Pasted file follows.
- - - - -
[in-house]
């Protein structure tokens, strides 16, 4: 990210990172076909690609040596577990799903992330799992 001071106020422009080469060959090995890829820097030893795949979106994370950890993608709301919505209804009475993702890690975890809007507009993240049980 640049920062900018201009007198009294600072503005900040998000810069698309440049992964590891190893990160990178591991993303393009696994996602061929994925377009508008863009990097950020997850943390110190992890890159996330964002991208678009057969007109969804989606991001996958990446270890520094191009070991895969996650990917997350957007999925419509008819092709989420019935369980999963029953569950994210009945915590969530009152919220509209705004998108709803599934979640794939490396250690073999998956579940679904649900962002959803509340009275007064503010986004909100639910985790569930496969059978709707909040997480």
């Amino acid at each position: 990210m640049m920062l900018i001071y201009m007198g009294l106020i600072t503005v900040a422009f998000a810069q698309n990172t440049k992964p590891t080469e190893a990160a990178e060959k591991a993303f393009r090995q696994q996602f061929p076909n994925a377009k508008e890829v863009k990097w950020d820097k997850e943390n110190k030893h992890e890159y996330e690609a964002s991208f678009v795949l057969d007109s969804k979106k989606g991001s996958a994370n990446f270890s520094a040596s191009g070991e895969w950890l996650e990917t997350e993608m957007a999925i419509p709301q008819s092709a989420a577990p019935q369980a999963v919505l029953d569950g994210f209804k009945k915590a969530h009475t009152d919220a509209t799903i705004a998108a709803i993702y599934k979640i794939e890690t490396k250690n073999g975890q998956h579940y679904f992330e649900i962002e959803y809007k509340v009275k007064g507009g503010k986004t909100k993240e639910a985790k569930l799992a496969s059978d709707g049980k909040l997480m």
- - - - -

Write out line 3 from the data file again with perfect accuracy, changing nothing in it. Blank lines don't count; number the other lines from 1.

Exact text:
């Amino acid at each position: 990210m640049m920062l900018i001071y201009m007198g009294l106020i600072t503005v900040a422009f998000a810069q698309n990172t440049k992964p590891t080469e190893a990160a990178e060959k591991a993303f393009r090995q696994q996602f061929p076909n994925a377009k508008e890829v863009k990097w950020d820097k997850e943390n110190k030893h992890e890159y996330e690609a964002s991208f678009v795949l057969d007109s969804k979106k989606g991001s996958a994370n990446f270890s520094a040596s191009g070991e895969w950890l996650e990917t997350e993608m957007a999925i419509p709301q008819s092709a989420a577990p019935q369980a999963v919505l029953d569950g994210f209804k009945k915590a969530h009475t009152d919220a509209t799903i705004a998108a709803i993702y599934k979640i794939e890690t490396k250690n073999g975890q998956h579940y679904f992330e649900i962002e959803y809007k509340v009275k007064g507009g503010k986004t909100k993240e639910a985790k569930l799992a496969s059978d709707g049980k909040l997480m």